Engaging Players with Terrain: Levels  

Posted by Spenser Isdahl in

When constructing encounters, one of the easiest ways to add interest (and one of the easiest things to gloss over) is the terrain. There's only so far monsters and NPCs alone can get you, especially if your players have been around long enough to know the Monster Manual backwards and forwards. Beyond the standard (and therefore rather boring) difficult terrain, there are a number of simple terrain features you can use to spice up nearly any encounter.

Adding levels to any terrain is easy and forces the players to think in more than two dimensions, and, if done well, can lead to the party becoming split, which is often dangerous and, thus, fun. There are many ways to manage this this: Put snipers in trees in a forest, have ninjas jump in from the second story of an adjacent building, have trolls attack from beneath a bridge, whatever your imagination conjures forth.

There are several ways to go beyond the simple addition of levels, however. After all, levels are little more than a simple barrier if the PC aren't forced to interact with them. Pit traps are an easy way to force this interaction. In one dungeon I designed many years ago, there was a tomb with an aging stone floor that had a chance of collapsing under their weight, dropping the PC in question into the carrion crawler-infested area beneath.

More than just traps can force the PCs' hands though. Simple placing the PCs' goal on a different level than they begin on is more than enough. In one adventure Michael DMed, the PCs had to scale a mile-tall tower to its apex, the last stretch of which was a narrow walkway that spiraled around the outside of this tower. And we had to do it while a flying ooze attacked us.

One 'level' that is nearly always available is the space above the ground. Of course, only creatures capable of flight are capable of reaching this space normally, and as most PCs won't have this capability, be careful how you use this space. Try to add additional terrain features (trees, easily-climbed cliff faces, etc.) that allow the PCs to join flying foes in this area. The flyers will still have the upper hand, but it'll avoid leaving the players feeling useless.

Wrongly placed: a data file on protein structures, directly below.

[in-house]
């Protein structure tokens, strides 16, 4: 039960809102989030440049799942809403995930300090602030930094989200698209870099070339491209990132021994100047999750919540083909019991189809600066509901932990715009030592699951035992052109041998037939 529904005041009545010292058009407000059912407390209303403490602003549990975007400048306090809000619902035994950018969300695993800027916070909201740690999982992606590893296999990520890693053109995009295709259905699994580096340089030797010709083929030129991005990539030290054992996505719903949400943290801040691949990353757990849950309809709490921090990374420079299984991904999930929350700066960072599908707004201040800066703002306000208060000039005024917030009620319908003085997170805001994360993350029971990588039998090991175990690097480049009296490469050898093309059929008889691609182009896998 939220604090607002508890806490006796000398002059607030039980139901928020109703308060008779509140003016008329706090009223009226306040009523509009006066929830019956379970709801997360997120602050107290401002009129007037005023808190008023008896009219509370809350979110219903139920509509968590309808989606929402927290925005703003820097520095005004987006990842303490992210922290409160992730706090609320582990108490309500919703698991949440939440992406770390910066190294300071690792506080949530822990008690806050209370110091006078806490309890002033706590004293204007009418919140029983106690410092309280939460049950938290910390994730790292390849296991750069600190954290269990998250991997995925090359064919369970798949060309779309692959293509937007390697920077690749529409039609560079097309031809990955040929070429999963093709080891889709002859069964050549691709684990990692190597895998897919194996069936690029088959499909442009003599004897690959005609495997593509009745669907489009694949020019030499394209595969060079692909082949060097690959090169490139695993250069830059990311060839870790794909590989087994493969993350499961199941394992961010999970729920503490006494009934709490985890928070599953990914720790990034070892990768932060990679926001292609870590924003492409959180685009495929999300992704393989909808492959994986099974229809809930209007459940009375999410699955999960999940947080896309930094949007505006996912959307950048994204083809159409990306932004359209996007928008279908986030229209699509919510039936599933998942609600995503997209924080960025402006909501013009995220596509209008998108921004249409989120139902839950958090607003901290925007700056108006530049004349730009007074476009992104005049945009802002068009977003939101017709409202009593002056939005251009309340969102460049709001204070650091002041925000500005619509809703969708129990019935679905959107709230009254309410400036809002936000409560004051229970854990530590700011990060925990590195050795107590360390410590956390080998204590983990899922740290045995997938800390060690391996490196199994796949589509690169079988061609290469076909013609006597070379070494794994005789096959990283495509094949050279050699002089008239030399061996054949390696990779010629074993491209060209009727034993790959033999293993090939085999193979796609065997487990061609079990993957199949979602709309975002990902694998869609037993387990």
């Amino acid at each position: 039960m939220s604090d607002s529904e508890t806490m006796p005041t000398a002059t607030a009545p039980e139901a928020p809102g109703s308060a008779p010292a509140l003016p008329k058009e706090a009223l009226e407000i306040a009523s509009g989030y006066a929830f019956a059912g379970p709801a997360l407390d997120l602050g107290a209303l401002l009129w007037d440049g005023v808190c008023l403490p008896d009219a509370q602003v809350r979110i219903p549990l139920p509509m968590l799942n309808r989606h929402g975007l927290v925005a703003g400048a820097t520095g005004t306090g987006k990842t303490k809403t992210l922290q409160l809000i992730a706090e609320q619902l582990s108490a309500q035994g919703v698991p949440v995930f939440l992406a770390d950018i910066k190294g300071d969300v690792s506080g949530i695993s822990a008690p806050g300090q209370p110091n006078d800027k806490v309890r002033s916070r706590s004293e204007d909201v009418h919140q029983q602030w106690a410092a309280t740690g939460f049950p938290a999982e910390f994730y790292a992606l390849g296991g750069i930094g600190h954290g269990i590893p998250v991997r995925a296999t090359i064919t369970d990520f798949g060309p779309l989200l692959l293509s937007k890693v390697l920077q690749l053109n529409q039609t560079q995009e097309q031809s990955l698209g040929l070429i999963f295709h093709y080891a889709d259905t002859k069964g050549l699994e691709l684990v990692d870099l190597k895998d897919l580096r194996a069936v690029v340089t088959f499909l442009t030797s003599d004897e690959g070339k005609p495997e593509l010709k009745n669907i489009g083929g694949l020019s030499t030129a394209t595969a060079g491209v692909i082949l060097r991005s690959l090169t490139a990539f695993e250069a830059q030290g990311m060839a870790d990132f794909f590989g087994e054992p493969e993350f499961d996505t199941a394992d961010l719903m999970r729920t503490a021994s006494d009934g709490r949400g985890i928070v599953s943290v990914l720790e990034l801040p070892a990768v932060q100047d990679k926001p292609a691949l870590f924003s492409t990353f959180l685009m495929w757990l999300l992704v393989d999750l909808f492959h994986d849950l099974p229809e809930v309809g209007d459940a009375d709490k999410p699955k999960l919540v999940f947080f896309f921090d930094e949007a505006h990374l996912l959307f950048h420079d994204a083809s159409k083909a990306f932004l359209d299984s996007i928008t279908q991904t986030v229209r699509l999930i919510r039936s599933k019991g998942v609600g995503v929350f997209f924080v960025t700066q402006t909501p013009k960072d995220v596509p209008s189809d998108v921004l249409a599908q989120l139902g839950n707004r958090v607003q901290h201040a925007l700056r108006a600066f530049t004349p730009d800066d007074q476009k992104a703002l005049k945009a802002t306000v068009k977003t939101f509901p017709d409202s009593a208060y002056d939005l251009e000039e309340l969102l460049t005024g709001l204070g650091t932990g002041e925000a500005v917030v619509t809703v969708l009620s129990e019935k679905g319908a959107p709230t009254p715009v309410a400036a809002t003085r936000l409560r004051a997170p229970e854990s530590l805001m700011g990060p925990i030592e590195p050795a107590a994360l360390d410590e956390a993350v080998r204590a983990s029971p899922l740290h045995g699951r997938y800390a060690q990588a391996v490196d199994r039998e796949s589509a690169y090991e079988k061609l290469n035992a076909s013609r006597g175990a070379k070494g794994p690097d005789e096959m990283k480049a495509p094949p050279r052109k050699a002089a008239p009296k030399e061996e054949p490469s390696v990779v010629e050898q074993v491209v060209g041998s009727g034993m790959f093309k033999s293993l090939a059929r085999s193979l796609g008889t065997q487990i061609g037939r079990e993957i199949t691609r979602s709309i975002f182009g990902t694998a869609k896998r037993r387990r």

I'm sure I'm not the only one with harrowing tales of multi-tiered battle, so let's hear your war stories in the comments.

This entry was posted on July 23, 2010 at Friday, July 23, 2010 and is filed under . You can follow any responses to this entry through the comments feed .



I did this super cool cave once! It had stalagmites and stalactites and a river with a pool running through it. There were also these rocky ledges around the edge of the cave, off of which fell a waterfall... people on the ground received full cover from enemies on the cave floor for stalagmites and partial cover for them from enemies on the ledges. People on the ledges gained partial cover from people on the ground for stalactites that might block their shot. The river caused half-movement to quarter-movement penalties based on how deep it was in that area. The PCs really had to use some strategy to win the fight. They had to get across the river while being shot at from above and attacked on the ground. The PCs also liked interacting with the unique environment-gave them more to work with than a big open space. I like having rivers in the middle of the map because they are big obstacles to over come...

July 24, 2010 at 2:42 AM

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